The model is a Thorlabs IRC5. The sensitivity of the IRC5 extends a little farther into the infrared than does that of the IRC3, for which specifications are available in PDF (16k).
The card works by a sort of fluorescence: it must be 'charged up' by exposure to visible light (especially blue, and the fluorescent room lights are sufficient). This excitation does not readily decay until triggered by a low-energy 1550nm photon
Further notes for the curious: Probably the room-light excitation ends up in a metastable state, which cannot radiate by normal dipole coupling between upper and lower levels, because the excited and ground states have the same parity. The transition probability is found from their integral with the odd-parity dipole operator; the combination gives an odd-function integrand, which vanishes when integrated over all space.
The 1550nm photon has not much energy -- but it can drive the trapped excitation up to an opposite-parity state, which then can decay to ground by a dipole transition.
This monitors the temperature of the baseplate of the 980 nm
diode-laser pump for the fiber laser. It should never be much
different from 1.0 V. If it gives any other answer, turn off the
diode-laser controller (ENABLE button OFF); then check that the
9V AC converter power supply at the wall is still plugged in,
This is a 60 MHz bandwidth, two-channel scope. It contains very useful functions such as MEASURE, which includes cursors, adjustable on-screen lines you can set on top of a waveform, and then read the time, or voltage, or other parameters from a displayed scale. The TDS210 oscilloscopes in the Photonics/Optics lab are connected by GPIB to the lab computers. A LabVIEW virtual instrument (VI) is available which clones on the computer screen the front face of the TDS210 -- it can be used to control the scope, and also to acquire waveforms from the oscilloscope, and to save them in spreadsheet format for data reduction in StarOffice (compatible with Microsoft Excel) or transfer to Kaleidagraph for plotting, or for saving to CD-R, using the portable USB-cabled CD burner, available at the equipment office.
You can learn about using oscilloscopes,
or get more specific information
and specs for the TDS210.
This instrument can be controlled by the PC dedicated to this experiment, by a LabVIEW virtual instrument, communicating over a GPIB bus. This will permit setting the parameters for wavelength, resolution,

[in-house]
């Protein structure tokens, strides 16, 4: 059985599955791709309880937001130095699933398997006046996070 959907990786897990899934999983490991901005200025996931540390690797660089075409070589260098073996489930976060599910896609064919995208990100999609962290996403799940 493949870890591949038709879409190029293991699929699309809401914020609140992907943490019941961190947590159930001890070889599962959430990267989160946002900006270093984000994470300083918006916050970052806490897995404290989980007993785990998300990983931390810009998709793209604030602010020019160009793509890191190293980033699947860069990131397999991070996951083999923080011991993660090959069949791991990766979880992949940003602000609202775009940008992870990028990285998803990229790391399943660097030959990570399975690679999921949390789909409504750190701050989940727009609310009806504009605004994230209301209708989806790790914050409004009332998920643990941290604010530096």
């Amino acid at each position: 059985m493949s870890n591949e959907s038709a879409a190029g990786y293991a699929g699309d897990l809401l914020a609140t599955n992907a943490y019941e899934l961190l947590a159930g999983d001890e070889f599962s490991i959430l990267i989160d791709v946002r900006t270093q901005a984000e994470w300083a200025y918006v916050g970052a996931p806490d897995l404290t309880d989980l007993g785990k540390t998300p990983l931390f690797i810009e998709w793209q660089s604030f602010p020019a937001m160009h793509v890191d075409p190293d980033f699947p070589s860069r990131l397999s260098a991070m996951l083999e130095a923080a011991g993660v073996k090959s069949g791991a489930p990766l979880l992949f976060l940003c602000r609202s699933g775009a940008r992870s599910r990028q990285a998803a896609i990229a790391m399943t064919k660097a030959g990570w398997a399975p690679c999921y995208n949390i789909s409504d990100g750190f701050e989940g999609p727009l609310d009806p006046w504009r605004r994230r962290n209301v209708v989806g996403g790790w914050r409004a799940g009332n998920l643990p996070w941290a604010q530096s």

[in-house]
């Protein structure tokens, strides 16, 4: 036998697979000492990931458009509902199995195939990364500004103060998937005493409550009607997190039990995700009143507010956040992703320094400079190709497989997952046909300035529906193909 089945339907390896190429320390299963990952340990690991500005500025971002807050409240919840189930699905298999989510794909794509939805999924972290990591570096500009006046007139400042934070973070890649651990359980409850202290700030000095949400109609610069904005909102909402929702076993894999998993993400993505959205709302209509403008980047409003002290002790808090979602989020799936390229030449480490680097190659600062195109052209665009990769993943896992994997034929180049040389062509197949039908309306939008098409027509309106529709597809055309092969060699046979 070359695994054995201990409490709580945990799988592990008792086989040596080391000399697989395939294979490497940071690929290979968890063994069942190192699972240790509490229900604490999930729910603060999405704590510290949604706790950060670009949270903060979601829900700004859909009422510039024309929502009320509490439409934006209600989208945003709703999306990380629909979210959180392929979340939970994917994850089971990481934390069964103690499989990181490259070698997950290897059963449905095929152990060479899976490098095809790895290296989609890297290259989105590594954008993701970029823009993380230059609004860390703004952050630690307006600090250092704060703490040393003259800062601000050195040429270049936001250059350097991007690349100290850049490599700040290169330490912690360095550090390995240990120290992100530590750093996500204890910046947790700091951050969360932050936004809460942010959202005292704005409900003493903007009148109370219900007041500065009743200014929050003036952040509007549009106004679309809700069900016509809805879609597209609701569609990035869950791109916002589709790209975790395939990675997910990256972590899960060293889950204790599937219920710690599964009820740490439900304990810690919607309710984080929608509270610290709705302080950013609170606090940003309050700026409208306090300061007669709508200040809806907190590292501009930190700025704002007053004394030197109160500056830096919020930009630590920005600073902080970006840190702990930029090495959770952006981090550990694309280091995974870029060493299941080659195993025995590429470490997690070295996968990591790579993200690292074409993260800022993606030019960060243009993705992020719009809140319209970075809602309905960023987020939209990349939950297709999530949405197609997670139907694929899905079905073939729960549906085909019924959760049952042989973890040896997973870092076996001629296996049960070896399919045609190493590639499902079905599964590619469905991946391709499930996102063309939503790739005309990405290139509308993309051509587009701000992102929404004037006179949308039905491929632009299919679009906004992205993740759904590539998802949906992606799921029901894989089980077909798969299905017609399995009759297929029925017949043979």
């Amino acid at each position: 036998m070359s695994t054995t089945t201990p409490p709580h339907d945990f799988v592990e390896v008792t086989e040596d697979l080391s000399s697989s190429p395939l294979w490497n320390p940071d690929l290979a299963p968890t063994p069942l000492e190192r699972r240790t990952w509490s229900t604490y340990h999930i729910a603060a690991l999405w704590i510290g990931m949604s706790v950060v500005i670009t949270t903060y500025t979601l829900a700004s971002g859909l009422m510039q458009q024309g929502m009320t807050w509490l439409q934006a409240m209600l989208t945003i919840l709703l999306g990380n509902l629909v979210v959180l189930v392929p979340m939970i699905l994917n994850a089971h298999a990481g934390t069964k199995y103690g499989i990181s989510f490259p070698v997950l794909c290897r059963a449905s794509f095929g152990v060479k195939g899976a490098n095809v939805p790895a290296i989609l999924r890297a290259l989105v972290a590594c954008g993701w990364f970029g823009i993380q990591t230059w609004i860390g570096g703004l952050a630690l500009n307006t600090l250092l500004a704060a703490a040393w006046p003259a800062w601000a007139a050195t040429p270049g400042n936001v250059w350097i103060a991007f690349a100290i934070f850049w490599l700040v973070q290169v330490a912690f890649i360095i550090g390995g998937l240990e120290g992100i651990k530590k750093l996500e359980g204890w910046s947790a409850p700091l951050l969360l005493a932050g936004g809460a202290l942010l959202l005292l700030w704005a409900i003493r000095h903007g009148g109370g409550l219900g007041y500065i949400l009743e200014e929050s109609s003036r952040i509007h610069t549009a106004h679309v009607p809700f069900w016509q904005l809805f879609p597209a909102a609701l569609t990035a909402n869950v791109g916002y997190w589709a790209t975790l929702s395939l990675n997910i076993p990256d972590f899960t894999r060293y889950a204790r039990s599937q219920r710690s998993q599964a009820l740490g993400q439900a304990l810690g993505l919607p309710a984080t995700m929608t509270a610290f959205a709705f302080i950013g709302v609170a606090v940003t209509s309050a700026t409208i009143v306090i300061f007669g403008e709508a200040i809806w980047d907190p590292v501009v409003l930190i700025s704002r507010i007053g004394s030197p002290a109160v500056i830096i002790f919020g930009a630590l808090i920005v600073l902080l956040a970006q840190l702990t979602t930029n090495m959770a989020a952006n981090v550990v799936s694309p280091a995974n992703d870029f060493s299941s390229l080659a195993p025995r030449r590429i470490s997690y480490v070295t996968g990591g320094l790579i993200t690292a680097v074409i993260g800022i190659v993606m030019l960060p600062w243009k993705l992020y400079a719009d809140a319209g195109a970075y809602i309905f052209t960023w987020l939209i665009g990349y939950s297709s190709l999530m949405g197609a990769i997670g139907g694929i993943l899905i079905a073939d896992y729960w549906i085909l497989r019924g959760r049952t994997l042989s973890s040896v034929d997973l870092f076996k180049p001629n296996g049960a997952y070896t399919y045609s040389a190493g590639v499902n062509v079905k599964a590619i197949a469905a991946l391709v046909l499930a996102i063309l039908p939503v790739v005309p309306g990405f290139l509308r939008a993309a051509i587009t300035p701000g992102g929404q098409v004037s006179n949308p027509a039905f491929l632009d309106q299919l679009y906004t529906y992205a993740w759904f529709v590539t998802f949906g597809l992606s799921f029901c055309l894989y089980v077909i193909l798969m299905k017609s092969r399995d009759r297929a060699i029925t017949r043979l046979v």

To use the ANDO OSA manually:
To use the ANDO OSA by computer:
You can learn more about the principles of OSAs from the book by Derrikson, available at the 2nd floor labs equipment office.
You can learn more details about the ANDO AQ-6310C Optical
Spectrum Analyzer from the technical
manual (4.1 MB), though it is not a good place to learn the
This is a laboratory digital-acquisition and control module (analog-to-digital, digital-to-analog, digital I/O, counter/timer).
It connects to the computer by USB cable, and can be controlled by LabVIEW. It can digitize at 100kSamples/second, and be multiplexed to read 16 channels input.
We use it principally for the long-timebase autocorrelator, for which the translation-stage position-sensor is input on ACH0, and the amplified photodiode signal on ACH1 (see long-timebase autocorrelator and long-timebase autocorrelator controller)
Manual for DAQPad-6020E
This permits measurements of pulse duration down to a few cycles of optical light -- a few femtoseconds.
The technique of autocorrelation is described under Principles of Autocorrelation.
Details and operation of our autocorrelation are described under Using the Interferometric Autocorrelator.
This can be used together with the TDS210 oscilloscope to do autocorrelations up to about 1picosecond. Software for acquisition of long-timebase autocorrelation (up to ~50ps) is described under Long-Timebase Autocorrelation Controller.
Connectorized for FC connectors, this meter can be configured for different wavelengths, such as our 1550 nm (it is pre-calibrated for different wavelengths), and the background signal can be zeroed (rarely needed).
As always, use care when attaching fiber cables, since they are substantially made of glass!. Thnx!
Manual for PM1100
This is and Er-doped fiber amplifier with key control, input and output FC connectors (under the safety flap-covers), and adjustable pump-laser-diode, and readouts of the pump-diode current and of power.
The output of this unit is up to 45mW, which can represent a safety hazard; this is a Class IIIb device (see laser safety information and classification of lasers). This unit can be used for very interesting advanced experiments of gain-dependent dispersion, but before using it you must consult with one of the teaching professors, lab technician (Tak Sato), or Prof. Robin Marjoribanks.
In special cases, it can be used to solve problems with the autocorrelator, since our 100fs laser pulse stretches to about 5ps or more, under this gain dispersion (making it easier to set the translation stage to balance the length of the two interferometer arms), and since the signal generated in the autocorrelator becomes really quite large even then.
Datasheet from a similar model
Last revised: 13 April 2003 - rsm